What is Absolute Advantage?

Absolute advantage is the ability of an individual, company, region, or country to produce a greater quantity of a good or service with the same quantity of inputs per unit of time, or to produce the same quantity of a good or service per unit of time using a lesser quantity of inputs, than another entity that produces the same good or service. An entity with an absolute advantage can produce a product or service at a lower absolute cost per unit using a smaller number of inputs or a more efficient process than another entity producing the same good or service.

Key Takeaways

  • Absolute advantage is when a producer can produce a good or service in greater quantity for the same cost, or the same quantity at lower cost, than other producers.
  • Absolute advantage can be the basis for large gains from trade between producers of different goods with different absolute advantages.
  • By specialization, division of labor, and trade, producers with different absolute advantages can always gain over producing in isolation.
  • Absolute advantage is related to comparative advantage, which can open up even more widespread opportunities for the division of labor and gains from trade.

Basic Concept Of Absolute Advantage

Understanding Absolute Advantage

The concept of absolute advantage was developed by Adam Smith in his book Wealth of Nations to show how countries can gain from trade by specializing in producing and exporting the goods that they can produce more efficiently than other countries. Countries with an absolute advantage can decide to specialize in producing and selling a specific good or service and use the funds that good or service generates to purchase goods and services from other countries.

By Smith’s argument, specializing in the products that they each have an absolute advantage in and then trading products, can make all countries better off, as long as they each have at least one product for which they hold an absolute advantage over other nations.

General Example of Absolute Advantage

Consider the two hypothetical countries, Atlantica and Krasnovia, with equivalent populations and resource endowments, which each produce two products, Guns and Bacon. Each year Atlantica can produce either 12 Guns or 6 slabs of Bacon, while Krasnovia can produce either 6 Guns or 12 slabs of Bacon. Each country needs a minimum of 4 Guns and 4 slabs of Bacon to survive. In a state of autarky, producing solely on their own for their own needs,  Atlantica can spend ⅓ of the year making Guns and ⅔ making Bacon for a total of 4 Guns and 4 slabs of Bacon. Krasnovia can spend ⅓ of the year making Bacon and ⅔ making Guns to produce the same, 4 Guns and 4 slabs of Bacon. This leaves each country at the brink of survival, with barely enough Guns and Bacon to go around. However, not that Atlantica has an absolute advantage in producing Guns, and Krasnovia has an absolute advantage in producing Bacon.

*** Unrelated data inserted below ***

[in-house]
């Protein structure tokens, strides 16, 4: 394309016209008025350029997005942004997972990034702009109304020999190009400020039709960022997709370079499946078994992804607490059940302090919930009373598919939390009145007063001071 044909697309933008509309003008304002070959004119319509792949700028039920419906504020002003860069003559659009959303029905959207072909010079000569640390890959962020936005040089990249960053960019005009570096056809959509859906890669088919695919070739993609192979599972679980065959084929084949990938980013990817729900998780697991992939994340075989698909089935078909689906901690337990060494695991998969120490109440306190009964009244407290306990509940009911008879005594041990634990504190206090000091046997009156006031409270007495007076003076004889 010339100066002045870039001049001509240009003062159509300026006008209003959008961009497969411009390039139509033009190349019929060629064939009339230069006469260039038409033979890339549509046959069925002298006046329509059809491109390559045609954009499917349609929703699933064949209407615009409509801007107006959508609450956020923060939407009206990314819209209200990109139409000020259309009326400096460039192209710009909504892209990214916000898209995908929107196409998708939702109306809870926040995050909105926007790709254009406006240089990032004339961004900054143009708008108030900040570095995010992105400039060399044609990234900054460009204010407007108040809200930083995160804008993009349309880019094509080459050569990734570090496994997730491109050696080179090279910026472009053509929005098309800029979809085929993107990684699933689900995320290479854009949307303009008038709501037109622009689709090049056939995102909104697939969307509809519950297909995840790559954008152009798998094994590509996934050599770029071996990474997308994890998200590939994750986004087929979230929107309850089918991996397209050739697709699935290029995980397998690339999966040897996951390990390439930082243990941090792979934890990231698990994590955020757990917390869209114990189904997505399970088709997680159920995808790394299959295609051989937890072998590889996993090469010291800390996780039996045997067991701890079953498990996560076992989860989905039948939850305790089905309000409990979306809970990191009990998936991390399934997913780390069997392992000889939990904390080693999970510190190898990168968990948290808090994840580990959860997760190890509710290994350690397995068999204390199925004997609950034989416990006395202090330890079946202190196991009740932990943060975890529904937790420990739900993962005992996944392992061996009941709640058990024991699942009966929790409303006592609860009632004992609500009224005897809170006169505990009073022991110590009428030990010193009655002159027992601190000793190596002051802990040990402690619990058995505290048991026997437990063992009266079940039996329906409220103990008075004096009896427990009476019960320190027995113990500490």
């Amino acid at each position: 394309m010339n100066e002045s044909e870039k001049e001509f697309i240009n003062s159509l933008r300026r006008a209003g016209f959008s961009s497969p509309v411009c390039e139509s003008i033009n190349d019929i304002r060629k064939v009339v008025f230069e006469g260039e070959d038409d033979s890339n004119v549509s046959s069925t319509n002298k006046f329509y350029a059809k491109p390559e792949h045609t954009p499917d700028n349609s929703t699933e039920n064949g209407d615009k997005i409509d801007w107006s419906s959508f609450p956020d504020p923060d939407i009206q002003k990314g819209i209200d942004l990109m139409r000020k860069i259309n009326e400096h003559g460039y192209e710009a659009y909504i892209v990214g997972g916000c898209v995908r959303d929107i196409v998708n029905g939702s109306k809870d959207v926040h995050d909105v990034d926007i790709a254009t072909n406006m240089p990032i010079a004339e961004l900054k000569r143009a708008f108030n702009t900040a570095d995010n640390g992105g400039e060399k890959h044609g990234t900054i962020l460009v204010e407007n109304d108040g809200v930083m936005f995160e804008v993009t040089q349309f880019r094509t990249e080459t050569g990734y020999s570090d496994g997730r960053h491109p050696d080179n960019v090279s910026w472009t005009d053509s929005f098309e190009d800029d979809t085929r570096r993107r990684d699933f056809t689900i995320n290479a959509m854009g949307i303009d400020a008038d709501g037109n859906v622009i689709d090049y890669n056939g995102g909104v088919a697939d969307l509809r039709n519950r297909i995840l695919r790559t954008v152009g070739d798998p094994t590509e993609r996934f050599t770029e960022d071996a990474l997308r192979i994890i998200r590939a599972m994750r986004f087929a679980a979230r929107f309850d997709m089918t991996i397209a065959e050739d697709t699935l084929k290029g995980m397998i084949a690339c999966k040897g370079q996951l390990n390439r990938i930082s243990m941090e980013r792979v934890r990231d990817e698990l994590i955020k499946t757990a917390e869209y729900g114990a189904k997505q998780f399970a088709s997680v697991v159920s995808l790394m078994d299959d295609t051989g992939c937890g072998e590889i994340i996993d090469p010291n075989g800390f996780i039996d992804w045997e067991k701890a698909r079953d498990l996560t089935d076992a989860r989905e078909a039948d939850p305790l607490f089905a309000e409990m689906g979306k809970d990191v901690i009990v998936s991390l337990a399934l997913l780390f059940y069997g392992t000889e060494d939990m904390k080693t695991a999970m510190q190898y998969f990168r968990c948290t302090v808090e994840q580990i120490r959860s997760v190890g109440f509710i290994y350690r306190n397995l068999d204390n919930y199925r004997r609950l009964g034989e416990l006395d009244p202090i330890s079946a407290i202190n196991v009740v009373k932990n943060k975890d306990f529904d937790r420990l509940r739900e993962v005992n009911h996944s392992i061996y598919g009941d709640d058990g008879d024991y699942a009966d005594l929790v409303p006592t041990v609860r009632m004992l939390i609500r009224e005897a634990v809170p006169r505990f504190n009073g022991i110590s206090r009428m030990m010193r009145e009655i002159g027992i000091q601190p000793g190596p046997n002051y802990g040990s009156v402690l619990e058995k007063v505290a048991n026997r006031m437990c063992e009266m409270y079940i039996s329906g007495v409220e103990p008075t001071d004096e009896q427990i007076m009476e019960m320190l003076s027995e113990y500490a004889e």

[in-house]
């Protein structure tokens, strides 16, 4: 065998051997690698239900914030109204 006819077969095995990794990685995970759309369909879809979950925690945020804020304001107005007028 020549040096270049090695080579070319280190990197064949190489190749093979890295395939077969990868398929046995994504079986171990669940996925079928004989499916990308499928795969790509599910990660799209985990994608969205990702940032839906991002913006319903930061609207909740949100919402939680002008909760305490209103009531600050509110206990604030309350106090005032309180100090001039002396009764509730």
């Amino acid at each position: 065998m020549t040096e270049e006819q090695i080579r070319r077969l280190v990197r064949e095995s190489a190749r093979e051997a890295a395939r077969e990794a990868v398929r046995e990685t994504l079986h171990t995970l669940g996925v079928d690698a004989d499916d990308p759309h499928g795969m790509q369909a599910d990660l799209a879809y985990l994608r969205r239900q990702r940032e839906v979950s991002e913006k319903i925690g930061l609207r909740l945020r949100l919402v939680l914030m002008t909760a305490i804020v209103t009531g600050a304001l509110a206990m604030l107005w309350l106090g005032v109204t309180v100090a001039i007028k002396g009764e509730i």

Absolute advantage also explains why it makes sense for individuals, businesses and countries to trade. Since each has advantages in producing certain goods and services, both entities can benefit from trade.

If each country were to specialize in their absolute advantage, Atlantica could make 12 Guns and no Bacon, while Krasnovia makes no Guns and 12 slabs of Bacon. By specializing, the two countries divide the tasks of their labor between them. If they then trade 6 Guns for 6 slabs of Bacon, each country would then have 6 of each. Both countries would now be better off than before, because each would have 6 Guns and 6 Bacon, as opposed to 4 of each good which they could produce on their own.

This mutual gain from trade forms the basis of Adam Smith’s argument that specialization, the division of labor, and subsequent trade leads to an overall increase of wealth from which all can benefit. This, Smith believed, was the root cause of the eponymous Wealth of Nations

Absolute Advantage and Comparative Advantage

Absolute advantage can be contrasted to comparative advantage, which is when a producer has a lower opportunity cost to produce a good or service than another producer. Absolute advantage leads to unambiguous gains from specialization and trade only in cases where each producer has an absolute advantage in producing some good. If a producer lacks any absolute advantage then Adam Smith’s argument would not necessarily apply. However, the producer and its trading partners might still be able to realized gains from trade if they can specialize based on their respective comparative advantages instead.